Dental Occlusion in a 260-Million-Year-Old Therapsid with Saber Canines from the Permian of Brazil

@article{Cisneros2011DentalOI,
  title={Dental Occlusion in a 260-Million-Year-Old Therapsid with Saber Canines from the Permian of Brazil},
  author={Juan Carlos Cisneros and Fernando Abdala and Bruce S. Rubidge and Paula Dentzien-Dias and Ana de Oliveira Bueno},
  journal={Science},
  year={2011},
  volume={331},
  pages={1603 - 1605}
}
Tiarajudens extends the date of dental occlusion and suggests why the members of this Permian group were such diverse and successful herbivores. Anomodonts, a group of herbivorous therapsid “mammal-like reptiles,” were the most abundant tetrapods of the Permian. We present a basal anomodont from South America, a new taxon that has transversally expanded palatal teeth and long saber canines. The function of the saber teeth is unknown, but probable uses include deterring attack from predators and… 
On Dental Occlusion and Saber Teeth
TLDR
A new therapsid fossil from South America is described, Tiarajudens eccentricus, which displays a unique dentition, including broad chewing teeth on the palate and a pair of extremely long saber canines, which provides novel insights into early tooth differentiation in synapsids and into the evolution of herbivory (plant eating) and its accompanying complex social interactions.
Evolution of facial innervation in anomodont therapsids (Synapsida): Insights from X‐ray computerized microtomography
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The pattern of innervation of the anomodont “beak” is more similar to that in chelonians than in birds, and the presence or absence of tusks and postcanine teeth are often accompanied by corresponding variations of the rami innervating the caniniform process and the alveolar region.
Amniote Dental Histology, Development, and Variation: Perspectives From the Fossil Record
TLDR
By comparing histological sections of a large sample of modern and extinct amniotes, this thesis establishes tooth tissue homology across several major amniote groups and shows that even mammals and crocodilians possess the most complex forms of tooth attachment.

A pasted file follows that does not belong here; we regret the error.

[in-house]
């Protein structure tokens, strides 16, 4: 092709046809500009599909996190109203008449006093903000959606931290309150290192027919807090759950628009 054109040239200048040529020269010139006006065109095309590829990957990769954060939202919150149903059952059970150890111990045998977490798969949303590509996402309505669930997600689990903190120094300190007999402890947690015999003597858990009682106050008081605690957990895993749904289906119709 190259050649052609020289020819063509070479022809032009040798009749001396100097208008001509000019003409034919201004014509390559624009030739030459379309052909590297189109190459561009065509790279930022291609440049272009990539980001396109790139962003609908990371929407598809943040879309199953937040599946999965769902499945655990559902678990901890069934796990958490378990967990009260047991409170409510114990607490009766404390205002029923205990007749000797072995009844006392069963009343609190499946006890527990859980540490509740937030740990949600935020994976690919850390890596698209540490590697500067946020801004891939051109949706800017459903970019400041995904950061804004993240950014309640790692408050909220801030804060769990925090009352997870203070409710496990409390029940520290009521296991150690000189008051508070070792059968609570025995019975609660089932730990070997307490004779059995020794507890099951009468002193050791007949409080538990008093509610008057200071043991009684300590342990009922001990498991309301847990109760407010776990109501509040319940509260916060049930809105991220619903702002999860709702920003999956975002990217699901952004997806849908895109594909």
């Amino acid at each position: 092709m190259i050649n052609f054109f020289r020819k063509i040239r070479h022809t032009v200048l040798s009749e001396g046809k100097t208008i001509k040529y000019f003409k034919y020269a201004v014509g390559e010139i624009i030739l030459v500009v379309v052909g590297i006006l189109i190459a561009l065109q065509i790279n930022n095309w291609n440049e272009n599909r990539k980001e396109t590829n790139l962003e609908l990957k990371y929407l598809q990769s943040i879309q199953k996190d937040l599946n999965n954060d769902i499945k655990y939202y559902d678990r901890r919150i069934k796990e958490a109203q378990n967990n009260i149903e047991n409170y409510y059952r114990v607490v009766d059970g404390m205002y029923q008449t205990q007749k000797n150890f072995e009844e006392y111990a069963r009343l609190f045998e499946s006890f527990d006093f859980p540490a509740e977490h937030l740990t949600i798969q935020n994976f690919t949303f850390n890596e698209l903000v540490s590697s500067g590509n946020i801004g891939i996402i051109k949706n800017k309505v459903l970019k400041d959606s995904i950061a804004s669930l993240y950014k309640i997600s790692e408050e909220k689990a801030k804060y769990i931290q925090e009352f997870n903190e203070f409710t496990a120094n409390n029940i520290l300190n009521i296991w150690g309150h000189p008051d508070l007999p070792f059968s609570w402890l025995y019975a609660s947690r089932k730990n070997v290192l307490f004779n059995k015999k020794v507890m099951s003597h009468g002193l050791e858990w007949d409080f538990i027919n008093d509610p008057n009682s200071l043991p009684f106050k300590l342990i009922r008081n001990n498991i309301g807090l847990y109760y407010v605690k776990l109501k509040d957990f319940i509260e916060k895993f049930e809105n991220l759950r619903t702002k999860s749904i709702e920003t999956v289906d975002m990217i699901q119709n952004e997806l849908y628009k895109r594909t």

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The first dicynodont reported for the Permian of South America is described in detail here. The specimen consists of a partial skull and associated lower jaws, collected from the Serra do Cadeado
Tiarajudens eccentricus and Anomocephalus africanus, two bizarre anomodonts (Synapsida, Therapsida) with dental occlusion from the Permian of Gondwana
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The outsized, blade-like caniniforms of the herbivorous Tiarajudens allow several non-exclusive ecological interpretations, among which the authors favour intraspecific display or combat.
Bone microstructure of the pareiasaur Provelosaurus americanus from the Middle Permian of southern Brazil
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New Dicynodonts (Therapsida, Anomodontia) and Updated Tetrapod Stratigraphy of the Permian Ruhuhu Formation (Songea Group, Ruhuhu Basin) of Southern Tanzania
ABSTRACT Permian tetrapod fossils were discovered in the Tanzanian Ruhuhu Formation in 1963, but they have received far less attention than the tetrapods of the overlying Usili (formerly Kawinga)
Evidence of strong stabilizing effects on the evolution of boreoeutherian (Mammalia) dental proportions
TLDR
Boreoeutherian postcanine dental proportions sampled in this study carry conserved phylogenetic signal and are not associated with variation in diet, providing further evidence that dental proportions may be slower to change than is dietary specialization.
The evolution of the synapsid tusk: insights from dicynodont therapsid tusk histology
TLDR
The evolution of an ever-growing dentition, such as a tusk, is predicated on the evolution of significantly reduced tooth replacement and a permanent soft-tissue attachment, which helps to explain why tusks are restricted to this clade among extant vertebrates.
The Brazilian Pareiasaur Revisited
Provelosaurus americanus is the only known representative of the Pareiasauria in the Americas. This mid-size pareiasaur from the Rio do Rasto Formation of southern Brazil has been traditionally
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